Fantasy Baseball Waiver Wire Week 22

Add these players from waivers for your week 22 fantasy baseball match

In weekly FAAB leagues, your waiver wire claims have likely already been processed. Our FAAB Insights articles are great sources for finding targets ahead of weekly waiver deadlines.

Here, you will find players you can pick up if you have daily waiver claims or if you are able to pick up players throughout the week.

These are players you should consider adding from the waiver wire for matchup number 22 who are available in 60% or fewer of ESPN leagues.




Logan O’Hoppe (C – LAA) 7% Rostered

Logan O’Hoppe returned to the Angels’ lineup on August 18 after being sidelined with a torn labrum since April. Since returning, he has a solo homer and a .118 AVG. Here is that homer:

On the season, he has five home runs, six runs, and 14 RBI with a .243 AVG.

O’Hoppe makes for an interesting waiver add for this week. He was one of the hottest hitters in baseball prior to injuring his shoulder. Much of his success comes from his elite hard contact. He has a 13% barrel rate and a 47% HardHit rate. Those would both rank second among qualified catchers if he had enough plate appearances to qualify.

Of course, he has some flaws to his game. O’Hoppe is a strikeout risk – he has a 26% K rate, a 36% chase rate, and a 65% contact rate. On the other hand, those issues are balanced out by his ability to drive and pull the ball well.

Currently, O’Hoppe’s 9% LD rate is extremely low and his 60% pull rate are extremely high. As those both adjust to normal levels like the 20%-ish and 45%-ish rates he posted throughout the minors, his BABIP and AVG should experience some positive regression.

For O’Hoppe, the power is legit, and the batting average should hover around .250 the rest of the season. Fantasy managers looking for consistency at catcher should consider adding him from the waiver wire.

Honorable Mention: Yainer Diaz (21%), Cal Raleigh (33%), Connor Wong (1%), Gabriel Moreno (6%), Mitch Garver (7%), Andrew Knizner (0%), Christian Bethancourt (2%)


Corner Infield


Jake Burger (3B – MIA) 14% Rostered

Jake Burger has been hot for the Marlins over the last 15 days, batting .435 with one home run, six runs, and 9 RBI. He has 27 home runs, 53 runs, 63 RBI, one steal, and a .241 AVG on the season.

Burger has proven to be streaky this season, unsurprising for a player with a 29% strikeout rate. Now is the time to add him, though, as he has improved his strikezone judgment throughout the season and is trending in the right direction according to our PLV data:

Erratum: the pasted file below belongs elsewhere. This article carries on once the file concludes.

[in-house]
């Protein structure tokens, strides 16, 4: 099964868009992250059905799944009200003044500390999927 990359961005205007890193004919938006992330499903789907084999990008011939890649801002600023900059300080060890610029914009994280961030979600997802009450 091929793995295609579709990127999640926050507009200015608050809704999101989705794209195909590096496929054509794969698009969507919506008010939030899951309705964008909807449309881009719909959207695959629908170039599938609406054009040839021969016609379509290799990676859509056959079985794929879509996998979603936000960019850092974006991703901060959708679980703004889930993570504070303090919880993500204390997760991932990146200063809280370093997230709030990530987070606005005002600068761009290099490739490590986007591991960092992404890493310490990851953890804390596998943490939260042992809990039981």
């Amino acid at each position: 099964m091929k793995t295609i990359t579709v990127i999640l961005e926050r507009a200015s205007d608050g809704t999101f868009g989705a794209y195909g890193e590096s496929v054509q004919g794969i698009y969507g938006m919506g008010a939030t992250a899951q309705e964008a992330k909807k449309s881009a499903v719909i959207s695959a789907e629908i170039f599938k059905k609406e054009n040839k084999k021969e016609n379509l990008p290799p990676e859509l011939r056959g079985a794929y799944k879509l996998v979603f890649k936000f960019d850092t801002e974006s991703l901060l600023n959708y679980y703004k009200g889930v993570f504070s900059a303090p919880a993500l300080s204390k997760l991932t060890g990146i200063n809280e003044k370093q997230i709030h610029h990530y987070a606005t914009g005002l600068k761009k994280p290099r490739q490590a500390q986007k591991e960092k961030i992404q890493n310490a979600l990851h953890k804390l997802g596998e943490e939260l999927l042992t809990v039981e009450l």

Burger possesses other important traits that should help balance out the strikeout woes and keep his batting average from plummeting. He is an insanely hard hitter – his 17.8% barrel rate ties Matt Olson for second highest among qualified hitters. And his 49% HardHit rate ranks 16th among all qualified hitters.

That hard contact, combined with an 18% line drive rate and a 51% pull rate should allow Burger to match or exceed his .235-.245 rest of season projections for AVG.

This is the right time to jump on the Burger train, so add him from waivers if you can.

Honorable Mention: Josh Rojas (7%), Spencer Torkelson (27%), Brandon Belt (3%), Carlos Santana (22%), Osleivis Basabe (3%), Ezequiel Duran (19%), Harold Ramírez (16%), Ke’Bryan Hayes (18%), Joey Meneses (37%), Ryan McMahon (29%), Brandon Drury (28%)


Middle Infield


Noelvi Marte (SS – CIN) 4% Rostered

Noelvi Marte became the latest Reds prospect to debut this season. So far, he has two runs, an RBI, four steals, and a .227 AVG in 25 PAs.

Marte has already delivered on part of the promise of his minor league talent, swiping four bags in his first seven games. Here is one of them:

Picking up steals has been a calling card for Marte in the minors, never finishing a season with fewer than 17 steals.

Marte also has some pop, finishing 2021 with 17 homers across low and high-A. He ended 2022 with 19 homers at high-A, and had 11 across AA and AAA this season before his call-up. While he has yet to hit a homer due to a 78% GB rate and a 7% FB rate, he already has a barreled ball and a 50% HardHit rate. As he starts to figure things out and elevate the ball more, that hard contact should help him send a couple of balls out of the park before the season’s end.

Fantasy managers who are considering Marte but are worried about his current AVG should not panic. His worst AVG in the minors was .222 in three games in the Complex League. Aside from that, he finished with at least a .270 AVG in every minor league stint.

Now is the time to add Marte before he starts to really heat up. Be ahead of the game and add him from the waiver wire now.

Honorable Mention: Nicky Lopez (2%), Wilmer Flores (31%), Royce Lewis (9%), Zack Gelof (27%), Pablo Reyes (4%), CJ Abrams (27%), Ezequiel Tovar (13%), Elvis Andrus (4%), José Caballero (1%), Maikel Garcia (7%), Masyn Winn (5%),




Eddie Rosario (OF – ATL) 17% Rostered